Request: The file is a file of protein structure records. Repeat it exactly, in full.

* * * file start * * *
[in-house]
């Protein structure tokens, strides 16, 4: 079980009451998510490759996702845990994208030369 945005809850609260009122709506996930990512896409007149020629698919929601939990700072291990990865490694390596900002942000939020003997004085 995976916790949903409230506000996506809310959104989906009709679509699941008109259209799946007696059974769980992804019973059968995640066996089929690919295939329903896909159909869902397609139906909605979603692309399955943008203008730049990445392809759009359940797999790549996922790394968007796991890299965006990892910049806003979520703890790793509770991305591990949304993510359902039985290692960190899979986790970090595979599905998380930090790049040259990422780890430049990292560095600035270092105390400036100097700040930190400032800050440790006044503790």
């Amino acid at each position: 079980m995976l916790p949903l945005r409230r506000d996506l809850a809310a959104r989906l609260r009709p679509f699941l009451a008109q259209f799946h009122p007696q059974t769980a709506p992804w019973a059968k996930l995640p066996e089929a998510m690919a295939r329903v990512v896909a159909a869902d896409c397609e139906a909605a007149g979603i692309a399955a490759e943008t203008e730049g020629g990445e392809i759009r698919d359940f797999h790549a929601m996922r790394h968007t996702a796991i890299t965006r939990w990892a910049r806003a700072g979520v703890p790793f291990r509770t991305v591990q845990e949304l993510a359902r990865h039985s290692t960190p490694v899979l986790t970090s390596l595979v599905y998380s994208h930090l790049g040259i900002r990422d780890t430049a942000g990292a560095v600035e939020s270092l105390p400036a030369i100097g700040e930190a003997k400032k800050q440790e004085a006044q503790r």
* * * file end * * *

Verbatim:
[in-house]
């Protein structure tokens, strides 16, 4: 079980009451998510490759996702845990994208030369 945005809850609260009122709506996930990512896409007149020629698919929601939990700072291990990865490694390596900002942000939020003997004085 995976916790949903409230506000996506809310959104989906009709679509699941008109259209799946007696059974769980992804019973059968995640066996089929690919295939329903896909159909869902397609139906909605979603692309399955943008203008730049990445392809759009359940797999790549996922790394968007796991890299965006990892910049806003979520703890790793509770991305591990949304993510359902039985290692960190899979986790970090595979599905998380930090790049040259990422780890430049990292560095600035270092105390400036100097700040930190400032800050440790006044503790």
């Amino acid at each position: 079980m995976l916790p949903l945005r409230r506000d996506l809850a809310a959104r989906l609260r009709p679509f699941l009451a008109q259209f799946h009122p007696q059974t769980a709506p992804w019973a059968k996930l995640p066996e089929a998510m690919a295939r329903v990512v896909a159909a869902d896409c397609e139906a909605a007149g979603i692309a399955a490759e943008t203008e730049g020629g990445e392809i759009r698919d359940f797999h790549a929601m996922r790394h968007t996702a796991i890299t965006r939990w990892a910049r806003a700072g979520v703890p790793f291990r509770t991305v591990q845990e949304l993510a359902r990865h039985s290692t960190p490694v899979l986790t970090s390596l595979v599905y998380s994208h930090l790049g040259i900002r990422d780890t430049a942000g990292a560095v600035e939020s270092l105390p400036a030369i100097g700040e930190a003997k400032k800050q440790e004085a006044q503790r």